When Raising Hope first aired here in 2011, its wacky premise was a sign that this wasn't just another cookie-cutter American sitcom. Basically, Jimmy (Lucas Neff), a clueless 25-year-old, has a one-night stand with Lucy (Bijou Phillips), a girl who jumps into his van. The next morning he finds out she's a serial killer, later discovers she's having his baby, and after she's executed becomes a solo dad to Princess Beyonce, renamed Hope (Baylie and Rylie Cregut).
Jimmy gets some well-intentioned but inept help from the parents who had him at 15: house cleaner Virginia (Martha Plimpton) and pool cleaner Burt (Garret Dillahunt), as three generations live for free in the house of Virginia's doolally grandma Maw Maw (Cloris Leachman).
In that first episode, the scene in which Lucy says no one will execute the mother of a six-month-old cuts straight to a shot of Jimmy covering Hope's eyes in the electric-chair viewing room. What could have been horribly tasteless had a winning irreverence that set the tone for the show, with all its flashbacks to how lucky Jimmy is to have survived his childhood: left at home on a leash, electrocuting himself, sticking his head through the hole in the car, "flying" off the roof with an umbrella.
The humour might sometimes get perilously close to the line, but it's fun wondering how close it will get.
Raising Hope takes the mickey out of its flawed family with all the cleverness, sophistication and self-awareness that its characters lack. But this is gentler satire than, say, that of the Bundys in Married With Children. Jimmy and his no-bull battler parents are likeable, and their economic realities make them relatable.
They clean the houses and pools of the rich while living in a tip of a home they don't own, and their surname, Chance, is also the only way to achieve their dreams: Burt's is winning the lottery; Virginia's is buying a luxury house to fit all her hoarded stuff; Jimmy's is romancing the grocery-store girl Sabrina (Shannon Woodward) even though he's broke and raising a serial killer's baby, while Sabrina's handsome boyfriend is studying finance.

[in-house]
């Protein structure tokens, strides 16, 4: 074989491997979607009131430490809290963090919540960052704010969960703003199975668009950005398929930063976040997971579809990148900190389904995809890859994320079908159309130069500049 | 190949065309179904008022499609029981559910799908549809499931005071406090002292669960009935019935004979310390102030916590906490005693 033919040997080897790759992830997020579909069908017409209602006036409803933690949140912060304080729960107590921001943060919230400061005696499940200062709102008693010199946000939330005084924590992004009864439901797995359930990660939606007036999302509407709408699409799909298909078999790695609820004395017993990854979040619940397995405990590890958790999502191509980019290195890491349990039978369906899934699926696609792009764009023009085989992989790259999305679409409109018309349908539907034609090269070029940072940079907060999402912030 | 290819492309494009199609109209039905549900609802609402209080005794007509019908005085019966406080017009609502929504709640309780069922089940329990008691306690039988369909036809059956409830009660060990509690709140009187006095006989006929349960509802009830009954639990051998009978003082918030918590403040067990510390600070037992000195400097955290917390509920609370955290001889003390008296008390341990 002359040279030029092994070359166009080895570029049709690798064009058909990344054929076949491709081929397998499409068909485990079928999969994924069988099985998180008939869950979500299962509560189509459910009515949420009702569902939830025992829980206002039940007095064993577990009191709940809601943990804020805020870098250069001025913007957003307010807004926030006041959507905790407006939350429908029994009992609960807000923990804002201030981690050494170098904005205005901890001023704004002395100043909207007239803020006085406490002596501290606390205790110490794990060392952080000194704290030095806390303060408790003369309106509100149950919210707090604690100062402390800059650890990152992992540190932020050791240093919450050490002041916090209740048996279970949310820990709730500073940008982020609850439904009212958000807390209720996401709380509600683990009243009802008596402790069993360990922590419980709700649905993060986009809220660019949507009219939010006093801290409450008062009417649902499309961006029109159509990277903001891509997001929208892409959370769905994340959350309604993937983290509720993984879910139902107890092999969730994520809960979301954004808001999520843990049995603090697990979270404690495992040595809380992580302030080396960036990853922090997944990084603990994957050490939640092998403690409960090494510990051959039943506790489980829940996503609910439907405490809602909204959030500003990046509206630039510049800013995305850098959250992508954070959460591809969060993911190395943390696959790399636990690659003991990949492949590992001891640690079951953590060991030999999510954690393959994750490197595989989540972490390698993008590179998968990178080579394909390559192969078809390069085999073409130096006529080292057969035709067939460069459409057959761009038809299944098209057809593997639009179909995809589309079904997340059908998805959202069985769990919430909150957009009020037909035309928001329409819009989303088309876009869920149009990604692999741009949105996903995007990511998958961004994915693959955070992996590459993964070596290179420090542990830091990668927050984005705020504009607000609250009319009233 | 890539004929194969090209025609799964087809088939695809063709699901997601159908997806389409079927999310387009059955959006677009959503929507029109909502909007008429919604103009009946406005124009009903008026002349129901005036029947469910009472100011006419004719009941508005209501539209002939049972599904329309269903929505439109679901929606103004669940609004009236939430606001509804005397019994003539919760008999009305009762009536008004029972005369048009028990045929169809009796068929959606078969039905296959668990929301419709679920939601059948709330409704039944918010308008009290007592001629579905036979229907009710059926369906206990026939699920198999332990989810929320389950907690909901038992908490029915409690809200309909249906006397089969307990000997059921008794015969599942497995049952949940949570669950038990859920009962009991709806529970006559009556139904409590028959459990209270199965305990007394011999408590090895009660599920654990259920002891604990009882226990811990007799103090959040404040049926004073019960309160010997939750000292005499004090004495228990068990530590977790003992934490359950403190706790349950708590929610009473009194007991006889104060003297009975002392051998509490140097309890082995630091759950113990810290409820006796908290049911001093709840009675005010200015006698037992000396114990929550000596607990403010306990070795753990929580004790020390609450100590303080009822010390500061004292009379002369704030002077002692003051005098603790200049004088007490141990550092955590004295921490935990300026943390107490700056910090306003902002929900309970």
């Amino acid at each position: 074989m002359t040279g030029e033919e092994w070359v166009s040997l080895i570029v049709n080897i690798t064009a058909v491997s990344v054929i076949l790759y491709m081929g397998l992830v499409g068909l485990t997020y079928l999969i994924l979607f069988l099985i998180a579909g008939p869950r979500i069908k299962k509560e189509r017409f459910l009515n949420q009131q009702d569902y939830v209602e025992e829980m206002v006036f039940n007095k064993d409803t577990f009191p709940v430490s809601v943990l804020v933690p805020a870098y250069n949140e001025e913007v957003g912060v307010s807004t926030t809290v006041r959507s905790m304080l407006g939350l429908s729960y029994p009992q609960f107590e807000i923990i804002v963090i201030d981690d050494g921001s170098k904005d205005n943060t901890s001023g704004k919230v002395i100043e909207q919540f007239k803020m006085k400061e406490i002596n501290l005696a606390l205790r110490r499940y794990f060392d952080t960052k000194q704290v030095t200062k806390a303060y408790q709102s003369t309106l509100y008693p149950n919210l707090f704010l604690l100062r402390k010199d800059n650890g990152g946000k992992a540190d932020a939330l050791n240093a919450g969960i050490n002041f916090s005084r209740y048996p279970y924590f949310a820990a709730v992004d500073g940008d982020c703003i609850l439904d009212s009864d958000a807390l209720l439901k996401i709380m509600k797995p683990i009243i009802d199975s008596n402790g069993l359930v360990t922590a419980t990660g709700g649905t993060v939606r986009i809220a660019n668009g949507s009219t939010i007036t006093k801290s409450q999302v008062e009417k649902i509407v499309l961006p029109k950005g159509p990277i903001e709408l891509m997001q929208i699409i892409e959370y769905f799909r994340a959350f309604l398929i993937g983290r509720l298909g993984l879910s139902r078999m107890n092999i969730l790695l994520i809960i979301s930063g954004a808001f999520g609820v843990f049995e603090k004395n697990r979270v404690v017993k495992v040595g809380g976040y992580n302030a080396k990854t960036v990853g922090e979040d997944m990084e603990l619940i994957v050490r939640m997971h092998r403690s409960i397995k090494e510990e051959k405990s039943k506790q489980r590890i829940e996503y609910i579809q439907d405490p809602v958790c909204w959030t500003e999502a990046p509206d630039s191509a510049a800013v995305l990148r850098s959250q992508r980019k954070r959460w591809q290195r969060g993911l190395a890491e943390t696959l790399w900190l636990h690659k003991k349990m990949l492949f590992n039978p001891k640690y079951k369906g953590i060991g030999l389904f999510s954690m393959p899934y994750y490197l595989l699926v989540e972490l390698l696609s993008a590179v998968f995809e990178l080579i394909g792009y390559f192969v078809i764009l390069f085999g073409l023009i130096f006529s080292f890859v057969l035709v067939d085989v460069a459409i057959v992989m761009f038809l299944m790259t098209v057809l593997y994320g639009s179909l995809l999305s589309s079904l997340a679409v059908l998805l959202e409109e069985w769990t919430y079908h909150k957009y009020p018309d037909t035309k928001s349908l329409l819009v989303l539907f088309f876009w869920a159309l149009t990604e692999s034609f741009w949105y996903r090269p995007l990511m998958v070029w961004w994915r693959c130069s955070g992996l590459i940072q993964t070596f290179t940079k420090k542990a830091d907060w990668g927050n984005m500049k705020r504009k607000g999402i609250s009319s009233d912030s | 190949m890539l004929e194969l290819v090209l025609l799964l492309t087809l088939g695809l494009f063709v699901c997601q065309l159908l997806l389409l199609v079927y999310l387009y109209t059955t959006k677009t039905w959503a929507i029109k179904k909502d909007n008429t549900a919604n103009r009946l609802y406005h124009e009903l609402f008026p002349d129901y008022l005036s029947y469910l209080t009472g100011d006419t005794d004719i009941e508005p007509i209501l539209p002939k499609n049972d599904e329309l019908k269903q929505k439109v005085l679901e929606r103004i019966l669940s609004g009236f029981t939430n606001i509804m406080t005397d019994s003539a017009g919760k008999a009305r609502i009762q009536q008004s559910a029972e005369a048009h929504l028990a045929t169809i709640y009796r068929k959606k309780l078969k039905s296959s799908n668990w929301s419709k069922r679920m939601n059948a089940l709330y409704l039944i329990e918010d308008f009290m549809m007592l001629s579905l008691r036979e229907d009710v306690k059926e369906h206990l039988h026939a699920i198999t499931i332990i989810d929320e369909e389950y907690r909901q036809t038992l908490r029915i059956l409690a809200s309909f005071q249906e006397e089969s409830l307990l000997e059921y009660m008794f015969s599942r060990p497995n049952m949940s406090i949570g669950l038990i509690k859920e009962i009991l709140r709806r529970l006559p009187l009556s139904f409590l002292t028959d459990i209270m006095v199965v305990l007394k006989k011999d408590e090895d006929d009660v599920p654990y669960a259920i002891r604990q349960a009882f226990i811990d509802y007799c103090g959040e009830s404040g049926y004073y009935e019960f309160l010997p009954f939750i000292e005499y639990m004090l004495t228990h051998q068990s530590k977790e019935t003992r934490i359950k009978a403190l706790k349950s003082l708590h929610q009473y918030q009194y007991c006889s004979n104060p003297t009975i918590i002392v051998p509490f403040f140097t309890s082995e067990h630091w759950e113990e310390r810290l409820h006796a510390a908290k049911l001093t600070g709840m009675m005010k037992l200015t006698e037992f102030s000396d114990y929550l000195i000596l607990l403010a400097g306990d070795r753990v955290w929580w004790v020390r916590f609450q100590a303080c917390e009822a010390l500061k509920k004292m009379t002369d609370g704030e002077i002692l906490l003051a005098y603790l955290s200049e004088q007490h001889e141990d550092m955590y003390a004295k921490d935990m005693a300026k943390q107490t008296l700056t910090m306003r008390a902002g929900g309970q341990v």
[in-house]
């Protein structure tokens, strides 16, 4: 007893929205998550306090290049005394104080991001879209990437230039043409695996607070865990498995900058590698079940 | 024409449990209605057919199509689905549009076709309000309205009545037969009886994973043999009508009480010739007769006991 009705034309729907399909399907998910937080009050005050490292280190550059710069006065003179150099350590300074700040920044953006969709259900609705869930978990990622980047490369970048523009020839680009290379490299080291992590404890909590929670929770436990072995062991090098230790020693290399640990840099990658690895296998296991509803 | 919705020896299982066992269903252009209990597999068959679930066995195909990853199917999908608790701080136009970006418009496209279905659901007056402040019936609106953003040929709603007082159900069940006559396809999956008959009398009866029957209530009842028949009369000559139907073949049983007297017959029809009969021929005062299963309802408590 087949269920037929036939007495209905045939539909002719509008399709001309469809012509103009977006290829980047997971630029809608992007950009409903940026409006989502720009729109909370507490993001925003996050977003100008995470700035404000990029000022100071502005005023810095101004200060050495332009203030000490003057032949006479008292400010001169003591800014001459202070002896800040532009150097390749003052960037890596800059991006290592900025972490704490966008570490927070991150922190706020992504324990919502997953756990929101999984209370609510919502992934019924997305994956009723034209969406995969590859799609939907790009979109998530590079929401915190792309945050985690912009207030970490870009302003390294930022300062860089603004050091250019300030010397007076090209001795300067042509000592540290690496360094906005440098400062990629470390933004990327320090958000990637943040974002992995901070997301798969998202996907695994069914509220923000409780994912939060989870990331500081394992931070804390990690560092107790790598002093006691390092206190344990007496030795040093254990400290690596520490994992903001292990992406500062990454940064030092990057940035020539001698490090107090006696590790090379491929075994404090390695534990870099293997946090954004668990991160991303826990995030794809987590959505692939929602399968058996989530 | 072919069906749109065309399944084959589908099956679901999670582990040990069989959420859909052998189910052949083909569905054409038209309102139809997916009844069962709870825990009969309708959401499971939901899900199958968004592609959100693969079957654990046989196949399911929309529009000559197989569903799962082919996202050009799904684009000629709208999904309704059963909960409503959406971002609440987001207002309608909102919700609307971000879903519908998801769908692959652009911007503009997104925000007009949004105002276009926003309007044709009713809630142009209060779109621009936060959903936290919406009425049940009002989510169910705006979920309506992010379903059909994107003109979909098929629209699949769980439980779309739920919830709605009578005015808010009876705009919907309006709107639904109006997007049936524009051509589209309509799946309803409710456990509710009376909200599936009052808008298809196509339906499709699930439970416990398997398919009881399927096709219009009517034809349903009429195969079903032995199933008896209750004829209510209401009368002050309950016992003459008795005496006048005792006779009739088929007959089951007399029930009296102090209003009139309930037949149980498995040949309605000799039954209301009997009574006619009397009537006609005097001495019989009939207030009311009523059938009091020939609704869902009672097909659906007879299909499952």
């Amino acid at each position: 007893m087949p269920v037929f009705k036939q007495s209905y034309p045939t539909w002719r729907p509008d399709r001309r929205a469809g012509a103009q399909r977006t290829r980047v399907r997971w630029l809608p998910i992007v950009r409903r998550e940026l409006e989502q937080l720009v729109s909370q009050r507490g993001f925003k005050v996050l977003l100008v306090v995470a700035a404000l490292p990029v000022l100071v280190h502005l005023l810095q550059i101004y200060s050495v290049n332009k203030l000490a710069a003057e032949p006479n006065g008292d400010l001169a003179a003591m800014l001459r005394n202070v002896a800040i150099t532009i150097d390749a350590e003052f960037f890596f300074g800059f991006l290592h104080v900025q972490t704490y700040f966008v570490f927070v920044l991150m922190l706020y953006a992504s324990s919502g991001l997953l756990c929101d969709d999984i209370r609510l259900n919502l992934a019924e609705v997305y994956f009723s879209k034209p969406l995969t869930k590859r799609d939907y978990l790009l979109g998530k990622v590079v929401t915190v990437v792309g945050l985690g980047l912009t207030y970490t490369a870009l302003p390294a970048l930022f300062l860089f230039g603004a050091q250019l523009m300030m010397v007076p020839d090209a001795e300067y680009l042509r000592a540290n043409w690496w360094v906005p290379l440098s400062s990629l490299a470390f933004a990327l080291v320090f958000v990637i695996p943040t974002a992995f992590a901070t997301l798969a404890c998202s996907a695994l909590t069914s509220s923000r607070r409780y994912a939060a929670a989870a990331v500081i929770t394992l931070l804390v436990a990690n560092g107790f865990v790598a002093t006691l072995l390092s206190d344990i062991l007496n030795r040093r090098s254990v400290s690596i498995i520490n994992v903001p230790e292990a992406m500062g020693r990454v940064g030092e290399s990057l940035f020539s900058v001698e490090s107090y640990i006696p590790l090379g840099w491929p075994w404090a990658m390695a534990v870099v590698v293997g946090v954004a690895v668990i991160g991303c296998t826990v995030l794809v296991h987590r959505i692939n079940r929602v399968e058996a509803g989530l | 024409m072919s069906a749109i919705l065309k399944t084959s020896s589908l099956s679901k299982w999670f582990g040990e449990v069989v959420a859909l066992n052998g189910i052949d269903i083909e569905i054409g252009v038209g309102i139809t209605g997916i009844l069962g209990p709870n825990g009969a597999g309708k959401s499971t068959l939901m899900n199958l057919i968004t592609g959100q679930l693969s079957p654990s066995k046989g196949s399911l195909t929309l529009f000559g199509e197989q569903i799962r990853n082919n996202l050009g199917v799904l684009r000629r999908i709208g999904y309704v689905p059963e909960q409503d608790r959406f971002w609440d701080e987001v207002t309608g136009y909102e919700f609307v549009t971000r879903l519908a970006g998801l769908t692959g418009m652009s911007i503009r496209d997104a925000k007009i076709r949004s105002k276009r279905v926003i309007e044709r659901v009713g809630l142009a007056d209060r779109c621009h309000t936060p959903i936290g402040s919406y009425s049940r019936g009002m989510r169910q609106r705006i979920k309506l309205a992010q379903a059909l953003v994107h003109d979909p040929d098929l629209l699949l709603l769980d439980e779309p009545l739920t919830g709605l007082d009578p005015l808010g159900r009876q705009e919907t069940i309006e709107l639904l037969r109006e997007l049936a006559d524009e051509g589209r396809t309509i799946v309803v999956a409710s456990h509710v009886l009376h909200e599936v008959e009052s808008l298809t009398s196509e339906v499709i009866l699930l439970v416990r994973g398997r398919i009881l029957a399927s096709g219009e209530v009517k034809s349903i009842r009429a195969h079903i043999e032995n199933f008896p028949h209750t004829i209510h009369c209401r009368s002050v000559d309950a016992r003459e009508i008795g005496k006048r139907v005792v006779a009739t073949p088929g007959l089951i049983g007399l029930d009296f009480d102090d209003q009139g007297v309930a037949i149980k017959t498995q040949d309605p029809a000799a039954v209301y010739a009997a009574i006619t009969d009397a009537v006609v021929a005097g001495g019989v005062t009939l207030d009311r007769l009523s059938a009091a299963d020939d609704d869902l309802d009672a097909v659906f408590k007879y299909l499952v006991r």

By the end of series two, Jimmy and Sabrina had got together - hooray - but everything else had got a bit crazy, with Lucy back from the dead and any attempts at realism discarded. Thankfully the third series' opener, which airs tonight on Four, is a return to form. Melanie Griffith guest stars as Sabrina's narcissistic mother Tamara. "Is my daughter dating you to hurt me?" Tamara asks. "I hope not," Jimmy replies. Tamara is in town for the funeral of her own vile mother, who speaks via video and is played by Griffith's mother, screen legend Tippi Hedren.
Now, I won't spoil the announcement that has Virginia bring out "the champagne I was saving for when Oprah comes crawling back to network TV", but keep an eye on Maw Maw.
Maw Maw initially threatened to be a stock character: you know, the grandma who's lost her marbles and does wildly inappropriate, often scantily clad things. But Cloris Leachman, an eight-time Primetime Emmy Award winner, delivers stellar one-liners with spot-on comic timing. I love Maw Maw's brief moments of lucidity, when she startles her family with insight, wisdom and threatened eviction from her house. Chances are they'll stay; a fourth season has been scheduled.
• Raising Hope's third series premieres tonight on FOUR, 7pm